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Walk a Mile in My Shoes: Homeless Youth in Northern Kentucky Share Their Stories

"Homelessness is the confirmation of all fears," said a young man at the special dinner held at the Childrens Home in Devou Park in Covington on Wednesday night. The dinner was in honor of Youth Homelessness Matters Day, April 15, and was organized by the Children's Law Center in conjunction with the Children's Home of Northern Kentucky, Job Corps of Cincinnati, the Brighton Center, which runs the only youth shelter in Northern Kentucky, and Lighthouse Youth Services.

All brought some young people to the dinner to share the stories of their lives.

"I decided to get out of the hatred and negativity that I was in, and I am going into the medical field," the same young man said. "For me, homelessness was not a graveyard, but a battlefield, and I have declared victory."

A young lady talked about being bounced around from one foster home to another from the time she was 2 until she was 18. Her mother died when she was six, and she ultimately ended up in Lighthouse Sheakley Center for Youth. There she became a three-year clean addict, and developed a love of life which allows her to be grateful for her baby daughter and for starting a career.

The statistics are staggering. Kentucky ranked as the worst state for child homelessness, according to the National Center for Family Homelessness. More than 1,725 children enrolled in Northern Kentucky schools were considered homeless during the 2011­-2012 school year.

"We work with youth in Boone, Campbell, and Kenton Counties, and we felt like having a dinner for the kids and inviting local community leaders would help people realize that there are kids who are homeless out there and let them know that there are resources that can help," said Tiffanny Smith, attorney at the Children's Law Center. "A lot of people don't realize that the average age for a homeless child in the area is nine."

She refers to the McKinney Vento definition of homelessness as "any child who does not have a fixed, regular, and adequate nighttime residence" and this includes children who are not living with a parent or legal guardian, those who stay in motels or shelters, and those who are coming out of foster care or the juvenile justice system.

Smith looked around for someone to partner with her in this venture to raise awareness for youth homelessness and Rick Wurth, Chief Executive Officer for the Children's Home of Northern Kentucky, got on board.

"We have done a $5.2 million renovation on this building, thanks to generous donors, that was originally built in 1926 in this location, and was built as an orphanage," said Wurth. "We want to reach out to our neighbors in the community and let them know we have this new facility which we want to be a true treasure to the community. I think the problem we have here is that no one knows about our campuses and no one wants to think about the problems of child abuse and child homelessness. I intend to change that."

Children's Home of Northern Kentucky has three campuses, one in Burlington that can house 26 children ages 7 to 17, and facilities in Devou park for 22 state foster youth, and 14 beds for adolescents needing addiction treatment. The third campus is at 5th and Philadelphia and is used for events and offices.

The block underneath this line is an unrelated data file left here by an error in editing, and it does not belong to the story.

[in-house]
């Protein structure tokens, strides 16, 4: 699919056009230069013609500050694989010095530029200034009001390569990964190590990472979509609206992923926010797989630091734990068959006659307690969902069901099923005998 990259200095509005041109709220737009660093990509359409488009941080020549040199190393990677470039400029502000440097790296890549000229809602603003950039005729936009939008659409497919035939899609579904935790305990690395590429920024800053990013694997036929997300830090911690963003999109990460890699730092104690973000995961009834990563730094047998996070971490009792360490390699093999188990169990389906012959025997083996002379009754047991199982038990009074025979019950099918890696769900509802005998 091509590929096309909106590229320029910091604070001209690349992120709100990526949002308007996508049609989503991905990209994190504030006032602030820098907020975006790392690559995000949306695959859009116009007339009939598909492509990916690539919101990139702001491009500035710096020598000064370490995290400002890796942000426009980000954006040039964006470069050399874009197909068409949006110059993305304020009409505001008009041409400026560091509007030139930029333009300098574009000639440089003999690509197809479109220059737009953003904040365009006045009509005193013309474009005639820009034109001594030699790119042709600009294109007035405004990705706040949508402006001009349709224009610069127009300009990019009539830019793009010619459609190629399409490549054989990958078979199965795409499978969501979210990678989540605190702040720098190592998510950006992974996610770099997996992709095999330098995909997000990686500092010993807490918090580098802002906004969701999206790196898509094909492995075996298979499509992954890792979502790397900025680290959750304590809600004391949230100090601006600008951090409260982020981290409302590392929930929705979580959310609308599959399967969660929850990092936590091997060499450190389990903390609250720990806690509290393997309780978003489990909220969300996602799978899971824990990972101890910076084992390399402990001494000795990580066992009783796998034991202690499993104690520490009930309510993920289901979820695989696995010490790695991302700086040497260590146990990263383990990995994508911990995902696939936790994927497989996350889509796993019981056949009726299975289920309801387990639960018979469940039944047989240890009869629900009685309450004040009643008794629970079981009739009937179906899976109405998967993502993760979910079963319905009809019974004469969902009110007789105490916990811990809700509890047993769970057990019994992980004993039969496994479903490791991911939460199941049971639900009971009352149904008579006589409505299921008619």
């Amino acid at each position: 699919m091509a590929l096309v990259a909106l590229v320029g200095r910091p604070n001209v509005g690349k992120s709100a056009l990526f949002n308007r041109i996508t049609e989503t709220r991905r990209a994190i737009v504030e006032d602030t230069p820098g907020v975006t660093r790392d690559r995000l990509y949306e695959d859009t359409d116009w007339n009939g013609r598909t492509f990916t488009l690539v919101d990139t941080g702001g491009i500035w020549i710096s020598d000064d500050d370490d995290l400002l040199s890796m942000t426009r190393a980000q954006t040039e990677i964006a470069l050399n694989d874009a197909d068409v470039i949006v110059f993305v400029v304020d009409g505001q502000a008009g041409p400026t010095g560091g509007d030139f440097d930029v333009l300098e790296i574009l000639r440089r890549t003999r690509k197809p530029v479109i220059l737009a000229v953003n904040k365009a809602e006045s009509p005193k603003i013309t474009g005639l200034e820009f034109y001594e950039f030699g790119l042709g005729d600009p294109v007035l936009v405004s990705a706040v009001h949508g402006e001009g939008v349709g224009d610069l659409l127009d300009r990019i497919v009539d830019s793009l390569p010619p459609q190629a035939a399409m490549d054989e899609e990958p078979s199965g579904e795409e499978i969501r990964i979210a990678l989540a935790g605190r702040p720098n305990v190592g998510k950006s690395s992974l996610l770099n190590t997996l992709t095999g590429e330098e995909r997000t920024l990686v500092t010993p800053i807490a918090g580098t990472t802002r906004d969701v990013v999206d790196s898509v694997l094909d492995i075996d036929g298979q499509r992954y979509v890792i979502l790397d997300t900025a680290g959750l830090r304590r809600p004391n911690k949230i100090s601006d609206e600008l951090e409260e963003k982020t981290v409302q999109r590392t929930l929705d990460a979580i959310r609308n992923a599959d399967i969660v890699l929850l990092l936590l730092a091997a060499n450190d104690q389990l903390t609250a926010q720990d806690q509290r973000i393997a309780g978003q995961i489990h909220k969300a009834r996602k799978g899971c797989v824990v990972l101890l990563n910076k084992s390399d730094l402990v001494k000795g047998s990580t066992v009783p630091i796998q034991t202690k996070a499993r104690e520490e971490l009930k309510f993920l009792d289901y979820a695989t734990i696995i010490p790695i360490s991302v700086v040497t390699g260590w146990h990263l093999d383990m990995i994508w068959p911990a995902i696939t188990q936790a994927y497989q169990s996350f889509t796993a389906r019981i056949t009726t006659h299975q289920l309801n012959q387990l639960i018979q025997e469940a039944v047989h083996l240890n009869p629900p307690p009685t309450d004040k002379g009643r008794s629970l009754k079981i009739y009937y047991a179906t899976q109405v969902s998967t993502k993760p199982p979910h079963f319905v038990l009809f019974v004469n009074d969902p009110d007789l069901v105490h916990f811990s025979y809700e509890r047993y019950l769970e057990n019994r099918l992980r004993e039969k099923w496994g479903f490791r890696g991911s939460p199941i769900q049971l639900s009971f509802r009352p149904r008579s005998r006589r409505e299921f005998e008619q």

Job Corps was well represented at the dinner, and Admissions Counselor Anteia Greer admitted that she recruits her students from the Sheakley Center. (The number for anyone interested in Job Corps, is 513­-412-­7278.)

"We give the young person room and board, three meals a day and education," Greer explained. "They can stay with Job Corps up to two years and we help them get a high school diploma or a GED, and then we have 7 trades that we offer to help them get into. We are funded by the Department of Labor, and to do all this for one person for one year would come to $40,000. Each person gets a stipend every two weeks and we give them classes in everything they need to succeed. This is a one shot deal, though. The only other place these kids can get everything they get here is prison, and we stress that to them because it is their choice. We want them to succeed and then want to give back for the opportunity they have."

Twenty-­eight young people as young as 13-years old attended the dinner, which Smith says will probably be an annual event. Smith had a few ice­breaker games that allowed the kids to get to know each other, and the food was provided by the UMC Food Ministry, a grouping of United Methodist churches who feed all the kids and staff at Children's Home of Northern Kentucky as well as Boys and Girls clubs and YMCA's in the Greater Cincinnati and Northern Kentucky area.

One by one, several of the young people bravely stood and shared their stories which would have sidelined the less resilient. One young man said he bears the scar from a foster home which practiced Satanism, and he related how he has been in prison many times, but now has a job and a GED.

"I'm doing things better now," he concluded, saying that he acted on a decision to be better.

A young lady told how she had to deal with being abandoned by her parents and raised by grandparents, but was abused as a youngster. She ran away many times before making a decision to climb out of the despair. She now has graduated from high school and has a plan for the future.

"I try to make the best out of every day," she stated though tears.

A 14-year old boy told of being in six foster homes, separated from his siblings but now is dealing with his rejection and knows he is with people who are trying to help him.

At the end, Smith thanked them all for sharing their stories of courage, and then cried.

For more information about the Children's Home of Northern Kentucky, the number is 859-­292-­4177, and the number for Children's Law Center is 859-­431­-3313.

Written by Patricia A. Scheyer, RCN contributor